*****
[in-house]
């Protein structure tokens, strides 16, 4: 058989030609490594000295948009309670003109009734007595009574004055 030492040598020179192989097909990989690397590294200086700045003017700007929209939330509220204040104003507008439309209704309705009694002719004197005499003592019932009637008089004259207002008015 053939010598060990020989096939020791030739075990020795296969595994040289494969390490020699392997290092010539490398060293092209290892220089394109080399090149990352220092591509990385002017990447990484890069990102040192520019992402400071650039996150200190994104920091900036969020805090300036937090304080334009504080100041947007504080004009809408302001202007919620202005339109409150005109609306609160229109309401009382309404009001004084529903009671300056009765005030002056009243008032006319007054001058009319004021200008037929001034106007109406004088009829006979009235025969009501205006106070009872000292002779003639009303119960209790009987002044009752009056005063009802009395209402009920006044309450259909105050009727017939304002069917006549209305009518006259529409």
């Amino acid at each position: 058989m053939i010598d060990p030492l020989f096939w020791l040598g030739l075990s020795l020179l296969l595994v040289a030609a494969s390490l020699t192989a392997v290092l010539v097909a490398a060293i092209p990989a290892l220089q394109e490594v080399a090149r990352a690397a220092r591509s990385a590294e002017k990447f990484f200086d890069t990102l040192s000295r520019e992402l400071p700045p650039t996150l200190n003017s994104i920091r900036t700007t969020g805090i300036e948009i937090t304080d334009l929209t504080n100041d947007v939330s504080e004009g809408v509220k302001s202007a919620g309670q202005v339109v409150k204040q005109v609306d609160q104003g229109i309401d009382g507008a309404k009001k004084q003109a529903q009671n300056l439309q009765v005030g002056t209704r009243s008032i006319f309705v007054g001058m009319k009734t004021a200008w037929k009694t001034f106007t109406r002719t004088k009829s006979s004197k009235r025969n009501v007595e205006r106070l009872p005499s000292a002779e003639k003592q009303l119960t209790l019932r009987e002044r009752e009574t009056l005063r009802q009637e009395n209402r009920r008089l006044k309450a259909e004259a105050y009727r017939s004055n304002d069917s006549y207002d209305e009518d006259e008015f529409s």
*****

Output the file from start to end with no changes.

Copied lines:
[in-house]
């Protein structure tokens, strides 16, 4: 058989030609490594000295948009309670003109009734007595009574004055 030492040598020179192989097909990989690397590294200086700045003017700007929209939330509220204040104003507008439309209704309705009694002719004197005499003592019932009637008089004259207002008015 053939010598060990020989096939020791030739075990020795296969595994040289494969390490020699392997290092010539490398060293092209290892220089394109080399090149990352220092591509990385002017990447990484890069990102040192520019992402400071650039996150200190994104920091900036969020805090300036937090304080334009504080100041947007504080004009809408302001202007919620202005339109409150005109609306609160229109309401009382309404009001004084529903009671300056009765005030002056009243008032006319007054001058009319004021200008037929001034106007109406004088009829006979009235025969009501205006106070009872000292002779003639009303119960209790009987002044009752009056005063009802009395209402009920006044309450259909105050009727017939304002069917006549209305009518006259529409």
């Amino acid at each position: 058989m053939i010598d060990p030492l020989f096939w020791l040598g030739l075990s020795l020179l296969l595994v040289a030609a494969s390490l020699t192989a392997v290092l010539v097909a490398a060293i092209p990989a290892l220089q394109e490594v080399a090149r990352a690397a220092r591509s990385a590294e002017k990447f990484f200086d890069t990102l040192s000295r520019e992402l400071p700045p650039t996150l200190n003017s994104i920091r900036t700007t969020g805090i300036e948009i937090t304080d334009l929209t504080n100041d947007v939330s504080e004009g809408v509220k302001s202007a919620g309670q202005v339109v409150k204040q005109v609306d609160q104003g229109i309401d009382g507008a309404k009001k004084q003109a529903q009671n300056l439309q009765v005030g002056t209704r009243s008032i006319f309705v007054g001058m009319k009734t004021a200008w037929k009694t001034f106007t109406r002719t004088k009829s006979s004197k009235r025969n009501v007595e205006r106070l009872p005499s000292a002779e003639k003592q009303l119960t209790l019932r009987e002044r009752e009574t009056l005063r009802q009637e009395n209402r009920r008089l006044k309450a259909e004259a105050y009727r017939s004055n304002d069917s006549y207002d209305e009518d006259e008015f529409s």